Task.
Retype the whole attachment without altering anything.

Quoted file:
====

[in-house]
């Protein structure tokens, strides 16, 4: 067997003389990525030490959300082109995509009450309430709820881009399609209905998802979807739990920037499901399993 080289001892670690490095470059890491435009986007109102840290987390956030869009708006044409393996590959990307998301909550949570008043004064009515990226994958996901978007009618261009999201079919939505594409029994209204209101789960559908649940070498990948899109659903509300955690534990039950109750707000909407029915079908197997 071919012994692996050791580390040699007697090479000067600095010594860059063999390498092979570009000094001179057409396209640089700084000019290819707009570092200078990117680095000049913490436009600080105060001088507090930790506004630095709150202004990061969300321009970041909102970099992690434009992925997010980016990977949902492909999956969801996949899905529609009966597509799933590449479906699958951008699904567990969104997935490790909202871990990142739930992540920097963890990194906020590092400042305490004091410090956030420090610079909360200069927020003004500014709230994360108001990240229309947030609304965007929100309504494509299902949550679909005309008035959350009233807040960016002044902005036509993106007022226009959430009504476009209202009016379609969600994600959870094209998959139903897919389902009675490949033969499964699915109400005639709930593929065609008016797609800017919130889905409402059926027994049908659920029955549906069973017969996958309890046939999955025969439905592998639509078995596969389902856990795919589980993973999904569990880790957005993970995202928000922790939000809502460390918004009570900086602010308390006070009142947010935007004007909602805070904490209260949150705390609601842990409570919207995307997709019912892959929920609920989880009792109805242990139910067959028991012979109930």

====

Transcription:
[in-house]
């Protein structure tokens, strides 16, 4: 067997003389990525030490959300082109995509009450309430709820881009399609209905998802979807739990920037499901399993 080289001892670690490095470059890491435009986007109102840290987390956030869009708006044409393996590959990307998301909550949570008043004064009515990226994958996901978007009618261009999201079919939505594409029994209204209101789960559908649940070498990948899109659903509300955690534990039950109750707000909407029915079908197997 071919012994692996050791580390040699007697090479000067600095010594860059063999390498092979570009000094001179057409396209640089700084000019290819707009570092200078990117680095000049913490436009600080105060001088507090930790506004630095709150202004990061969300321009970041909102970099992690434009992925997010980016990977949902492909999956969801996949899905529609009966597509799933590449479906699958951008699904567990969104997935490790909202871990990142739930992540920097963890990194906020590092400042305490004091410090956030420090610079909360200069927020003004500014709230994360108001990240229309947030609304965007929100309504494509299902949550679909005309008035959350009233807040960016002044902005036509993106007022226009959430009504476009209202009016379609969600994600959870094209998959139903897919389902009675490949033969499964699915109400005639709930593929065609008016797609800017919130889905409402059926027994049908659920029955549906069973017969996958309890046939999955025969439905592998639509078995596969389902856990795919589980993973999904569990880790957005993970995202928000922790939000809502460390918004009570900086602010308390006070009142947010935007004007909602805070904490209260949150705390609601842990409570919207995307997709019912892959929920609920989880009792109805242990139910067959028991012979109930």